Mr. Balfour maintained that the question was not so simple as [Page 692] Mr. Lansing believed. The Germans had been behaving disgracefully in the Baltic provinces and were acting for their own political ends. They were everywhere preventing and hampering the policy of the Allies which was to encourage the local people to do what they could to organise themselves. Sufficient reason might not exist to force the Allies to occupy Riga, but sufficient reason existed to justify an endeavour to obtain volunteers to do the work required. This was clearly better than to assist the Germans who were merely furthering their own political objects. He agreed that everything possible should be done to save the population from starving, but if it were true that volunteers were available, Mr. Lansing and the Allies should be able to find some means to make use of them.

Mr. Hoover thought that the organisation of a mercenary army would require a considerable time.

Mr. Lansing pointed out that he had heard what Mr. Balfour had said in regard to the condition of Esthonia with considerable interest. The American authorities had investigated the charges brought against the Germans and they had found that the Germans had been behaving far better than had been reported. General Von der Goltz appeared to be behaving with considerable good faith, confining himself merely to military matters. The political situation was wholly due to the people quarrelling among themselves. They had been trying to get a Cabinet that represented all parties, including the Baltic Barons. In his opinion, there existed no danger of German misbehaviour.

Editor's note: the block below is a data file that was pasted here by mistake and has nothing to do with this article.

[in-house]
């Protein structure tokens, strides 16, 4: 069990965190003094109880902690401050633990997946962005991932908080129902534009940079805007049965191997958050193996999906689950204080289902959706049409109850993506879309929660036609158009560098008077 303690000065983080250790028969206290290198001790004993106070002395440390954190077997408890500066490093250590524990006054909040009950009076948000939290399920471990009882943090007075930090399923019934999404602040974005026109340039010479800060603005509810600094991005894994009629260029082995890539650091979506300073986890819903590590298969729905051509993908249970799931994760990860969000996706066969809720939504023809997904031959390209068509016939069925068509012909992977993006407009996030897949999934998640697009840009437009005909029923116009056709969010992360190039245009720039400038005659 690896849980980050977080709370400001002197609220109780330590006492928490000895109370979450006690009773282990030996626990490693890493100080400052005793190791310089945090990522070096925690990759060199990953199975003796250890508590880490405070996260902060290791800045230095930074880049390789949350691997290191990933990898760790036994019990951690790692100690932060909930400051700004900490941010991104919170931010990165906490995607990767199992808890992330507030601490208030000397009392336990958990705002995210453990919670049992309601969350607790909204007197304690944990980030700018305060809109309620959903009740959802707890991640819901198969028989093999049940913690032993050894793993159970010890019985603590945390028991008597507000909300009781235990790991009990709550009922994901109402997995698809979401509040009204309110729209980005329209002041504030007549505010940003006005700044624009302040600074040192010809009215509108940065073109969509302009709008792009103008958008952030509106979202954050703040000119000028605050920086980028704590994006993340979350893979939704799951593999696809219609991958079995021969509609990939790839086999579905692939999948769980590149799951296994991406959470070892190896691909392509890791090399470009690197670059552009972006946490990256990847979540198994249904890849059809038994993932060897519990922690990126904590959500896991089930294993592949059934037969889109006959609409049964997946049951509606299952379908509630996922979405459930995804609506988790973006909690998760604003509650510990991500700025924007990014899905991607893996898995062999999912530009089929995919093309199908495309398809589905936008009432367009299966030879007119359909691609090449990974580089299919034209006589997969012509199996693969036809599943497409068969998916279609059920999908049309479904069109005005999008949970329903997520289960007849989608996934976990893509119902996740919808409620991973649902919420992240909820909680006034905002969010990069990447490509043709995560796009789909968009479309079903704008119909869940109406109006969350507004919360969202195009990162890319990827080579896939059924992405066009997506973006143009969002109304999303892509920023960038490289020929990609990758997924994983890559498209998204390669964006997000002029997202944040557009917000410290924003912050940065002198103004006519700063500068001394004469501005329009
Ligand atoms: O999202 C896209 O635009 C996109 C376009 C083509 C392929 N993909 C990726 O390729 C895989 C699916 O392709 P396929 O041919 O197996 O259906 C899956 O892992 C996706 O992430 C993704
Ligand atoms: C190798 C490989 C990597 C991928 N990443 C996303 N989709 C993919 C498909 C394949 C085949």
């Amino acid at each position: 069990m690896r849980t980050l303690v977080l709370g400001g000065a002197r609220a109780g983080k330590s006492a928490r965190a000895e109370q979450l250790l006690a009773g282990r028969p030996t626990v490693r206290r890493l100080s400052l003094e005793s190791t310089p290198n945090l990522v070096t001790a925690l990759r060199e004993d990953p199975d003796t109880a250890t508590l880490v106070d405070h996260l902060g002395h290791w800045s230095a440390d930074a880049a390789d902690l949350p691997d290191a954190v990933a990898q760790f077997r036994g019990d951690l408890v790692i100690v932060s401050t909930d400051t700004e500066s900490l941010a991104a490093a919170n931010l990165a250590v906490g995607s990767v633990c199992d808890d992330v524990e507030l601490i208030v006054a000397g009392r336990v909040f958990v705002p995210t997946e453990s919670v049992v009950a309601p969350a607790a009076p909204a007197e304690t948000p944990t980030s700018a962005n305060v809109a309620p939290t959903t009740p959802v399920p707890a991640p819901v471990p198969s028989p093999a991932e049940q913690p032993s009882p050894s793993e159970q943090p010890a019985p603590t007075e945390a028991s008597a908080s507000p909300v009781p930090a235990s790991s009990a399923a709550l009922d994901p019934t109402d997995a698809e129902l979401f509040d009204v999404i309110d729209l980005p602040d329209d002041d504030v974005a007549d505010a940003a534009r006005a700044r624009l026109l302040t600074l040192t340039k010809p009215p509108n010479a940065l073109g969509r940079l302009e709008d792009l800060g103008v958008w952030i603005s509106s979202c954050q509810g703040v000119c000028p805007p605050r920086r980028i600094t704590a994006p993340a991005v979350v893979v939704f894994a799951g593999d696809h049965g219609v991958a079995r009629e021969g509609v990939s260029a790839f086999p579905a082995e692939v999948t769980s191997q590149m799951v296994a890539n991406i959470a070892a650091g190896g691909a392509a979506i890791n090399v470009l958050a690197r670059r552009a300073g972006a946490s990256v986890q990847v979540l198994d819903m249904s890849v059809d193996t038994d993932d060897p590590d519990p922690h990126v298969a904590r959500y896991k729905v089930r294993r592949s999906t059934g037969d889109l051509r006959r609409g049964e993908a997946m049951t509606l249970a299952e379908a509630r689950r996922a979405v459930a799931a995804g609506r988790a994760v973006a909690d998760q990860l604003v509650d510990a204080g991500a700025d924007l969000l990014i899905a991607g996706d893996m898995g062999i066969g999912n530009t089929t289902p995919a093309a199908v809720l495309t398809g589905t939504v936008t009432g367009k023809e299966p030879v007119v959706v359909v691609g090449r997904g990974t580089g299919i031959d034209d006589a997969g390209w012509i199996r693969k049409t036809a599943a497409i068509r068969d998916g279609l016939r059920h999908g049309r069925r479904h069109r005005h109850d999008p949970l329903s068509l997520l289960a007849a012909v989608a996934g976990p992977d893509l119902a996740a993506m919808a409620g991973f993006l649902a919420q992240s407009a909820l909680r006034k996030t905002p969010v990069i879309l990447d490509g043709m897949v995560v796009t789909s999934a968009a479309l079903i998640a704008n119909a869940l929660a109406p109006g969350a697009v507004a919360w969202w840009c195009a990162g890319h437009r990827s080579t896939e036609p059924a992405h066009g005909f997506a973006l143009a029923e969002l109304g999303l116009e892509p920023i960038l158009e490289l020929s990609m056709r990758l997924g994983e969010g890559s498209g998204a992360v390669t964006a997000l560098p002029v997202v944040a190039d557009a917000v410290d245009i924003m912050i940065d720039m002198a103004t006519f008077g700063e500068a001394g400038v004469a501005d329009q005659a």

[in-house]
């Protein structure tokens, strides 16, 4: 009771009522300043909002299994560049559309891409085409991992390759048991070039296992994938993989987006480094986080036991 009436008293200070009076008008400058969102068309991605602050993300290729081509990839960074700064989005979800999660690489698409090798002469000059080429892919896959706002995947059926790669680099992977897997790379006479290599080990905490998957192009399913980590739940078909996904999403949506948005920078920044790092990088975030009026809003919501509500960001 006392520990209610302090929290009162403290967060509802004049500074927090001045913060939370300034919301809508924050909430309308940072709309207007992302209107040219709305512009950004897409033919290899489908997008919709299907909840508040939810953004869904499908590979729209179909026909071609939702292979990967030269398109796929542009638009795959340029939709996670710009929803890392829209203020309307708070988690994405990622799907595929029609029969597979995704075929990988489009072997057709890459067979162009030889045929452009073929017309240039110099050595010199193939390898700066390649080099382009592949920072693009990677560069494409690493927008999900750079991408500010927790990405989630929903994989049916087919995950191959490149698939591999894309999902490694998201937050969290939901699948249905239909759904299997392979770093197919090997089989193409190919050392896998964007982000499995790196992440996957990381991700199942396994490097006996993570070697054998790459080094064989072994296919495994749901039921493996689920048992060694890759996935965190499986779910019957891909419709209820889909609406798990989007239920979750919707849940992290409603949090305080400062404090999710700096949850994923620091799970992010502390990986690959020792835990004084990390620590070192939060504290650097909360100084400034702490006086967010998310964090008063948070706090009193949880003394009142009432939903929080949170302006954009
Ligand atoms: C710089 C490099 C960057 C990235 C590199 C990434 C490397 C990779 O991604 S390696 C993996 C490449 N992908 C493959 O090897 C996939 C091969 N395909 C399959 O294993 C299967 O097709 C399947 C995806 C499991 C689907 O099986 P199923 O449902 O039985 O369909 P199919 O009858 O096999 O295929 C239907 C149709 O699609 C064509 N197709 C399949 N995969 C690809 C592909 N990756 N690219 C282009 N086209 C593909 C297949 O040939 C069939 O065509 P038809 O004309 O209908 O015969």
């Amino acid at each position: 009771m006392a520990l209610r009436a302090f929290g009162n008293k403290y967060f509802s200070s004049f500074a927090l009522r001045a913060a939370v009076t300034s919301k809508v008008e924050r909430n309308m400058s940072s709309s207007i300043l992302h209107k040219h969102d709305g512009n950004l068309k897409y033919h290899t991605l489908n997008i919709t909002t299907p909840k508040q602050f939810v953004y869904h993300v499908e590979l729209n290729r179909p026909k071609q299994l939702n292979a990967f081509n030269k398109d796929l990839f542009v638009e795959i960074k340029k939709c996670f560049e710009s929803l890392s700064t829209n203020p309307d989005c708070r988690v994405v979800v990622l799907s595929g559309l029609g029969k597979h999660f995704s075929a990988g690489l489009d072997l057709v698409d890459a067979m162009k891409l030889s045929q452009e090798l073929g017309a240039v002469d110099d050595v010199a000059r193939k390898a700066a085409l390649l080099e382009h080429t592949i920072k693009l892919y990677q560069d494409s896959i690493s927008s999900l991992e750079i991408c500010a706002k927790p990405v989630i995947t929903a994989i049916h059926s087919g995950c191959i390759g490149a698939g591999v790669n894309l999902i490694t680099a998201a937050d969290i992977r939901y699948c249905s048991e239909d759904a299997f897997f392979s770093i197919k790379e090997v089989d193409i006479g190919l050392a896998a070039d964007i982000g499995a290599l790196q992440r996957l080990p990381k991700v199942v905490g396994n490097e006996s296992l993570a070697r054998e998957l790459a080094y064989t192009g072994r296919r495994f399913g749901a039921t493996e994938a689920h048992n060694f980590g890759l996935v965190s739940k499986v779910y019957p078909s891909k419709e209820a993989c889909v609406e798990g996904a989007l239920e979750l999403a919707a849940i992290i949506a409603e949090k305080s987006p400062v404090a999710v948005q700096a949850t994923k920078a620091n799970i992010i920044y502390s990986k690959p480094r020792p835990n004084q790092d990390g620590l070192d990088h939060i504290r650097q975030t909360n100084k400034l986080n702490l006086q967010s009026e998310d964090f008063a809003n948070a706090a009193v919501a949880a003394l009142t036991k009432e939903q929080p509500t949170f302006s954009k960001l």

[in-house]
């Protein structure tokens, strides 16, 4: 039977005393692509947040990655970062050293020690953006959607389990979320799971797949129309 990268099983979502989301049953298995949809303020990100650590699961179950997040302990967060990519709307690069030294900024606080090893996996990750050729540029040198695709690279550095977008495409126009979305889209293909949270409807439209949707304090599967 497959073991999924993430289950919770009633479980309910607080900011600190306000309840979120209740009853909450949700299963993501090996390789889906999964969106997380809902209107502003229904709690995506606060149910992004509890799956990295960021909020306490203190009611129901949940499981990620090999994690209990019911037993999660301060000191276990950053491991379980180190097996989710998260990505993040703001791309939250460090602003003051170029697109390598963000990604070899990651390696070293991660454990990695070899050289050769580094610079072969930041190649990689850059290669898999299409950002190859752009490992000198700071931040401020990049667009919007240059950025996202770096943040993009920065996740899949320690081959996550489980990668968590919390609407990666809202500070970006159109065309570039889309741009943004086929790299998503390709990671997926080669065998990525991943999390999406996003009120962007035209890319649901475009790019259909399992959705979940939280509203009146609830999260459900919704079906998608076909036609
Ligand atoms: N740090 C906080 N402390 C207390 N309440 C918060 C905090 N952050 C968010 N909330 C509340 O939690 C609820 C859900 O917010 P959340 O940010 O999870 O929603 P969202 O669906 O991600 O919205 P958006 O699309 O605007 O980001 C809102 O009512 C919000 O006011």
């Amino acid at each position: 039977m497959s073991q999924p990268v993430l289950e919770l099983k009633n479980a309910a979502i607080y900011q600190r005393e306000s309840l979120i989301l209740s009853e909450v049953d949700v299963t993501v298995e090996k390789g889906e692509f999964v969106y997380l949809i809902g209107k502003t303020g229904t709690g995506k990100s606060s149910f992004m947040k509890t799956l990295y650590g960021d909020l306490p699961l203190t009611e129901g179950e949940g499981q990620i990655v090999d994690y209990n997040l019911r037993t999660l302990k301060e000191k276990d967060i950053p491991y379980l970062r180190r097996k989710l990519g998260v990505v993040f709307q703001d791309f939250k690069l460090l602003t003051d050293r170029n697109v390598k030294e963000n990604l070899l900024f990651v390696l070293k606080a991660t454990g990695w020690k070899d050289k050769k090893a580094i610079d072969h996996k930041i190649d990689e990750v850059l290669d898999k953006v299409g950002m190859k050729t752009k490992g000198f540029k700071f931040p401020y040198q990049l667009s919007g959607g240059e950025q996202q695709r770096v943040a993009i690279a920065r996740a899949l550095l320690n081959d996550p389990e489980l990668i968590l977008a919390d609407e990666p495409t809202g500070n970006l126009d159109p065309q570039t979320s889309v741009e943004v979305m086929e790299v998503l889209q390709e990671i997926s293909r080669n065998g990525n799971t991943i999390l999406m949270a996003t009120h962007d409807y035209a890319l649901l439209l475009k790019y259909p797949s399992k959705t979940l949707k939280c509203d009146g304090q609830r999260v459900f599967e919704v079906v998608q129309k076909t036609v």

Mr. Balfour enquired whether Mr. Lansing intended to imply that the statement relating to the disarmament of the Letts by the Germans was untrue.

Mr. Lansing replied that the Germans had certainly disarmed the Letts when a movement against the Government had been started.

M. Pichon thought the Allies at present possessed no means to land forces to maintain order as suggested by Mr. Hoover. He thought that the Commanders of the local Allied Naval Forces should be called upon to make an enquiry and to report as to the means that could be taken to relieve the situation.

Mr. Balfour invited attention to the curious difference existing between the information received from Esthonia by Mr. Lansing and himself. Under these circumstances he thought it would be a good thing for the Delegates of the various countries who had representatives in the Baltic Provinces to join and consider the information received by their various representatives.

Mr. Lansing suggested that Mr. Hoover should be authorised to call such a meeting together and obtain a report. He would point out, however, that the question was also a food one.

Mr. Balfour said that both Naval and Economic authorities would be available to represent the American, British, French and Italian [Page 693] views. These delegates should meet together to consider the facts available and submit a definite policy to be followed.